The accuracy of the entire system can also be increased in that a further 3D measuring device is used, by means of which one or more 3D coordinates of the surface of the object are determined, position and orientation of the further 3D measuring device being determined by a tracking system. This can be that tracking system by means of which the position of the first 3D measuring device is determined, or a further tracking system. It is also possible to use a plurality of further 3D measuring devices. One or more or all points determined by the further 3D measuring device can be included in the matching method. The further 3D measuring device can in particular be a tactile measuring device, which is much more precise in detecting individual points on the object 1, as e.g. a shorter distance of measurement is provided. If certain identifiable points (distinguished points) of the surface of the object are scanned with a higher accuracy, this information can also be included in the matching method, in particular in the form of side conditions.

The matching method can be performed by an ICP method (ICP=Iterative Closest Point) or by a method which is based on an ICP method. For each point of a cloud of points a corresponding point in another cloud of points is determined. Subsequently, the best-fit transformation is determined, which transforms the points onto each other. There is used an error function which is minimized, the error function describing the distance of the respectively corresponding points from each other.

When performing the matching method, the error function is minimized iteratively. Commonly used methods for this purpose include for instance the Levenberg-Marquardt, quasi-Newton, steepest descent or conjugate gradient methods. Typically, the iterative minimization is performed as follows:

    • set the current parameters from the starting values;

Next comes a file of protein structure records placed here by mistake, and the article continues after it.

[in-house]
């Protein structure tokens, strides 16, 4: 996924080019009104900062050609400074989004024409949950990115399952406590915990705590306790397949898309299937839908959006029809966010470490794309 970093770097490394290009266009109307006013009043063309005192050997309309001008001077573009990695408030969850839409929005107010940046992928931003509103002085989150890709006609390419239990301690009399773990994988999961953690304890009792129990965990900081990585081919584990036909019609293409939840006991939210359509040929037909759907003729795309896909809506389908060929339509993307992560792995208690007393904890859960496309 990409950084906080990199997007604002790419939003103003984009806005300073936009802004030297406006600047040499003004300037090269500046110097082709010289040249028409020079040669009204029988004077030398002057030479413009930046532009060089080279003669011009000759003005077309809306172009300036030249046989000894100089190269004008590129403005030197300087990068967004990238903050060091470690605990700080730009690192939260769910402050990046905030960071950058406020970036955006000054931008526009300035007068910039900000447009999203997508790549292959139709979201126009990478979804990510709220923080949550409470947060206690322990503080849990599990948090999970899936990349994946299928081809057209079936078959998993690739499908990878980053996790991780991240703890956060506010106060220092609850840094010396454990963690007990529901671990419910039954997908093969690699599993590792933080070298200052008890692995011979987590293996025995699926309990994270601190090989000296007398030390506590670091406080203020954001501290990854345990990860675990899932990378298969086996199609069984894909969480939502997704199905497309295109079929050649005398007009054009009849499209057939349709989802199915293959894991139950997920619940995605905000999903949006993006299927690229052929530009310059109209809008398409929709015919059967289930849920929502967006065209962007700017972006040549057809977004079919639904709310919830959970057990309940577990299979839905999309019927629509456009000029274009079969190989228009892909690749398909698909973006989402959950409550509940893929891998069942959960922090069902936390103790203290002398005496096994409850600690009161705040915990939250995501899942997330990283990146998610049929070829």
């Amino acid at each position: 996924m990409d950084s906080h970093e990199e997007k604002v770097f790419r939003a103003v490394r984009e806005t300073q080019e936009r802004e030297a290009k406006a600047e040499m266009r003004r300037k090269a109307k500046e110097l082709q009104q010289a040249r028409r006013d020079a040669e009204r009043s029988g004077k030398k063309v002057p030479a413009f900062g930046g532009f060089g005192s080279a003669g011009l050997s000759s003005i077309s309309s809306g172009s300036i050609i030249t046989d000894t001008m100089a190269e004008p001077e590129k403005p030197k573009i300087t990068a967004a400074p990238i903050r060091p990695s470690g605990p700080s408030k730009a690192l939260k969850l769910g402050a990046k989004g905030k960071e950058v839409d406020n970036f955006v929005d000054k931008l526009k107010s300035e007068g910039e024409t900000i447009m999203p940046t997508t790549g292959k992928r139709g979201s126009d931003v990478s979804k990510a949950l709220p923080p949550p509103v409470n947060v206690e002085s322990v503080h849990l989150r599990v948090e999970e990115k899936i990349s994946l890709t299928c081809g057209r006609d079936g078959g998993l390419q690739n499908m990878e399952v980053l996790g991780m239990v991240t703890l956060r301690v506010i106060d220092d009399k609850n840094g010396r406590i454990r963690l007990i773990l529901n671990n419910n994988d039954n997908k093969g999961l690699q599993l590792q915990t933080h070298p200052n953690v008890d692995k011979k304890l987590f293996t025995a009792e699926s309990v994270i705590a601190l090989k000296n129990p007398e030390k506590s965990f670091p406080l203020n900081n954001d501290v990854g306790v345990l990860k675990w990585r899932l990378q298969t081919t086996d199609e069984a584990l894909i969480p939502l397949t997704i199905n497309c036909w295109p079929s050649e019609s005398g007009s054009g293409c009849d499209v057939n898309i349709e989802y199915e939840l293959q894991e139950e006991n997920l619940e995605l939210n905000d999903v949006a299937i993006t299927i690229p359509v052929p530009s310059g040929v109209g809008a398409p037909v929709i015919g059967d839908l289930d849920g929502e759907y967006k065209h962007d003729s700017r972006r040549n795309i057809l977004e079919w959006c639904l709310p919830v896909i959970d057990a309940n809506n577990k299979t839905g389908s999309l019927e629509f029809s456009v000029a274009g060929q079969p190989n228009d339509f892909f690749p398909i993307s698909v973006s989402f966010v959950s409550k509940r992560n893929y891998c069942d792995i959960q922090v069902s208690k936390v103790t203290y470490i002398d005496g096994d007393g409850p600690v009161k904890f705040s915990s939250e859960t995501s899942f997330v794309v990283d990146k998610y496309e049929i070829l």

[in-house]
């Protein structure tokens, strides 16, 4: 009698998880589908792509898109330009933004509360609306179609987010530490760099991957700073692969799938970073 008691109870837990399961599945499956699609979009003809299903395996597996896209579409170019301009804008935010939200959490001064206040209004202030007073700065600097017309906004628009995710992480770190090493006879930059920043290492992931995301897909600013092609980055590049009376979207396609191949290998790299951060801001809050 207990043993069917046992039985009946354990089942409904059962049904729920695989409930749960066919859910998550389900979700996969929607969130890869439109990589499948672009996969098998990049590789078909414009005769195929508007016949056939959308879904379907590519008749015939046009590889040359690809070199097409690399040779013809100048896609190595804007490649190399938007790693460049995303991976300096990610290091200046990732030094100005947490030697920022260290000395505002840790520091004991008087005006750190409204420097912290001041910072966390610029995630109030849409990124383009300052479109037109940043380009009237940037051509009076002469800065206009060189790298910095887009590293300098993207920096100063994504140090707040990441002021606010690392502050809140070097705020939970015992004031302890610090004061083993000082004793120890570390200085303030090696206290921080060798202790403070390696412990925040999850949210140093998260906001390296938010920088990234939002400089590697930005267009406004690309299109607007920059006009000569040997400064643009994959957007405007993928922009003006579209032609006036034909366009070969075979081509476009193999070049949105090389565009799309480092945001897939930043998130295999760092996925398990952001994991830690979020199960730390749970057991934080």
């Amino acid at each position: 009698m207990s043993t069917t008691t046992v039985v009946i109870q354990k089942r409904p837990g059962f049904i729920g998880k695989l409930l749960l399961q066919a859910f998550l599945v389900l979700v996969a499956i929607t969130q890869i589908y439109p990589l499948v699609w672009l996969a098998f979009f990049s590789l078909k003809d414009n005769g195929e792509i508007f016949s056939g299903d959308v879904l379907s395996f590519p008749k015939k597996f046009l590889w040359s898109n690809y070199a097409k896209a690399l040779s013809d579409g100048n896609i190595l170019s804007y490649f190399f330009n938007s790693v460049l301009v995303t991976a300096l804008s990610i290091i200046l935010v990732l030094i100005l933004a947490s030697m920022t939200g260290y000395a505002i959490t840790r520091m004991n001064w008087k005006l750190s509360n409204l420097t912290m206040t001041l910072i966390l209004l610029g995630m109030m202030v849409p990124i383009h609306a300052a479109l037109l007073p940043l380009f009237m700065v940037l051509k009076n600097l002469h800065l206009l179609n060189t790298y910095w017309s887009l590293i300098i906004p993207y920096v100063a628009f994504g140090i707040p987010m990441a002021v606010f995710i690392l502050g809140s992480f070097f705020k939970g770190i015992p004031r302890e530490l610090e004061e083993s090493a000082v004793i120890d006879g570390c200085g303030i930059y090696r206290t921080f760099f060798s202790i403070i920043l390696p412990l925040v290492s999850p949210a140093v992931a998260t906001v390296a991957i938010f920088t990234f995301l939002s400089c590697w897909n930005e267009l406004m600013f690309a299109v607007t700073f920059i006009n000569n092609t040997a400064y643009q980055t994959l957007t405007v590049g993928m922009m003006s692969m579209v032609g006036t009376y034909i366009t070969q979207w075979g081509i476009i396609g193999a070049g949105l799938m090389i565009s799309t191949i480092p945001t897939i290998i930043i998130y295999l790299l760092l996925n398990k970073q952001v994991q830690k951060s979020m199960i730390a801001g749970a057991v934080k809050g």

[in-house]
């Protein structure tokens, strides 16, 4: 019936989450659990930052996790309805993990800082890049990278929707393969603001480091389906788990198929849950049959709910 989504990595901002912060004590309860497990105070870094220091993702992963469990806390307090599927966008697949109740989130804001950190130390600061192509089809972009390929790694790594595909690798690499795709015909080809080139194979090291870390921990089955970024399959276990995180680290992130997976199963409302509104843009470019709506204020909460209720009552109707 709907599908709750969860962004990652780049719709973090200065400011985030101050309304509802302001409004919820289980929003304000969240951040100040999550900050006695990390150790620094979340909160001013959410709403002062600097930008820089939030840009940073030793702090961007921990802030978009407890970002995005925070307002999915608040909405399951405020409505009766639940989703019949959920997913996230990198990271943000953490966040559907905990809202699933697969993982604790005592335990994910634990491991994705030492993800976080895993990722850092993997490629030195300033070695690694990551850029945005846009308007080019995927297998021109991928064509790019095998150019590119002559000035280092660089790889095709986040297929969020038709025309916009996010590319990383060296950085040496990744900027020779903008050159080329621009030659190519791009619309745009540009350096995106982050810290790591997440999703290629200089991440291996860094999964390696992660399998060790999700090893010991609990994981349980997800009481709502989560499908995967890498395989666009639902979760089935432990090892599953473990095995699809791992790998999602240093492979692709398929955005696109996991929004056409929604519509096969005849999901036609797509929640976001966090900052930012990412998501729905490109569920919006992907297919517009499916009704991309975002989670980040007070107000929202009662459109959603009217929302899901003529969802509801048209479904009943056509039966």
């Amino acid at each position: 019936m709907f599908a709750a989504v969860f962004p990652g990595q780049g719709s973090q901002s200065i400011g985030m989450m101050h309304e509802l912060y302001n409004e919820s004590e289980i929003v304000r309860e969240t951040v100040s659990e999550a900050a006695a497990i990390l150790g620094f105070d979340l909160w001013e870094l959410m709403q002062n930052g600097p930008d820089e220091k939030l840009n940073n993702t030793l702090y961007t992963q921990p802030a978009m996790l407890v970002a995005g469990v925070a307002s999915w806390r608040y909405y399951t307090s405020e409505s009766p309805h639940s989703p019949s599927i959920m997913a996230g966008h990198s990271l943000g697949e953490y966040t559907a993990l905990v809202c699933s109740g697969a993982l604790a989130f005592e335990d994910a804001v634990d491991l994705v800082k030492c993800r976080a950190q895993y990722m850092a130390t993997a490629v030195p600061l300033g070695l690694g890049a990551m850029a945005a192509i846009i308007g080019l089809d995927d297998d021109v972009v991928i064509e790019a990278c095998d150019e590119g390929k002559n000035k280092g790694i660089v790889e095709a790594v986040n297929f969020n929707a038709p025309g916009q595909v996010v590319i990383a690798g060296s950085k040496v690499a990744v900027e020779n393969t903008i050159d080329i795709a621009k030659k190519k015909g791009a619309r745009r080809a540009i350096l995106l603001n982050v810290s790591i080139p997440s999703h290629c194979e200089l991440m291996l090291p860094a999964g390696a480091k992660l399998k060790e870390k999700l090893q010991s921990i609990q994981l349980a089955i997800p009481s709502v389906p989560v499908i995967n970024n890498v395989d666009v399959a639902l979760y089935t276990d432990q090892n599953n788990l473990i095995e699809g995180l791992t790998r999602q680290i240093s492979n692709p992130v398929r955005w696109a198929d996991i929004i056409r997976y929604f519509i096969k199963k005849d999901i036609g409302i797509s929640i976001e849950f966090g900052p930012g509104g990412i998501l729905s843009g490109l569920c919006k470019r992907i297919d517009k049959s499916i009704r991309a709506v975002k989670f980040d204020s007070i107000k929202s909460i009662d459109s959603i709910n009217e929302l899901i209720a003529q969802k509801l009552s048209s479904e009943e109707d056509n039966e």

• repeat:
      • define new parameters which generate a lower function value of the error function;
    • until an abort criterion is satisfied.

A typical abort criterion exists when the change of the function value is smaller than a predetermined threshold or when the number of iterations exceeds a predetermined threshold.

In accordance with the invention, the error function can consist of two parts, namely of the deviations of the clouds of points, i.e. the points from the overlap region of adjacent partial surfaces 6, 7, and of the deviations of the tracked points, i.e. of one or more detectors. By combining both parts, it can be ensured that the cloud of points does not move out of an admitted region when the matching method is performed. The combination of the two deviations can be formed by a weighted addition. The weighting can be adjusted such that the proportion of a tracked point-to-point correspondence (detector correspondence) becomes greater than the proportion of the cloud of points (in the overlap region of adjacent partial surfaces), when and/or as soon as the point-to-point deviation (detector deviation) of the tracked points leaves the respective range of tolerance. In particular, the weighting can be performed as follows: As long as the tolerance range of the point-to-point deviation (detector deviation) is not exceeded, the associated weighting is zero; when and/or as soon as this tolerance range is exceeded, the associated weighting is 1.

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Referenced by
Citing PatentFiling datePublication dateApplicantTitle
US7747408 *Nov 4, 2004Jun 29, 2010Renishaw PlcMethod of scanning
US8345954 *Sep 8, 2008Jan 1, 2013Steinbichler Optotechnik GmbhMethod and apparatus for the three-dimensional digitization of objects
US8609194 *Jan 21, 2010Dec 17, 2013Level 3 Inspection, LlcMethod and apparatus for composition coating for enhancing white light scanning of an object
US20090080766 *Sep 8, 2008Mar 26, 2009Herbert DaxauerMethod and apparatus for the Three-Dimensional Digitization of objects
US20110176721 *Jan 21, 2010Jul 21, 2011Mcafee Scott TimothyMethod and apparatus for composition coating for enhancing white light scanning of an object
WO2011091264A1Jan 21, 2011Jul 28, 2011Level 3 Inspection, LlcMethod of coating for enhancing white light scanning of an object
WO2012154822A1May 9, 2012Nov 15, 2012Smart Inspection Systems, LlcPortable optical metrology inspection station
Classifications
U.S. Classification356/601, 356/141.4, 702/21, 702/150, 702/20, 356/337
International ClassificationG01B11/24
Cooperative ClassificationG01B11/002, G01S17/89
European ClassificationG01S17/89, G01B11/00D
Legal Events
DateCodeEventDescription
Apr 7, 2012FPAYFee payment
Year of fee payment: 4
May 18, 2006ASAssignment
Owner name: STEINBICHLER OPTOTECHNIK GMBH, GERMANY
Free format text: ASSIGNMENT OF ASSIGNORS INTEREST;ASSIGNORS:STEINBICHLER, MARCUS;MAIDHOF, ARMIN;PRAMS, MATTHIAS;AND OTHERS;REEL/FRAME:017912/0615;SIGNING DATES FROM 20060502 TO 20060508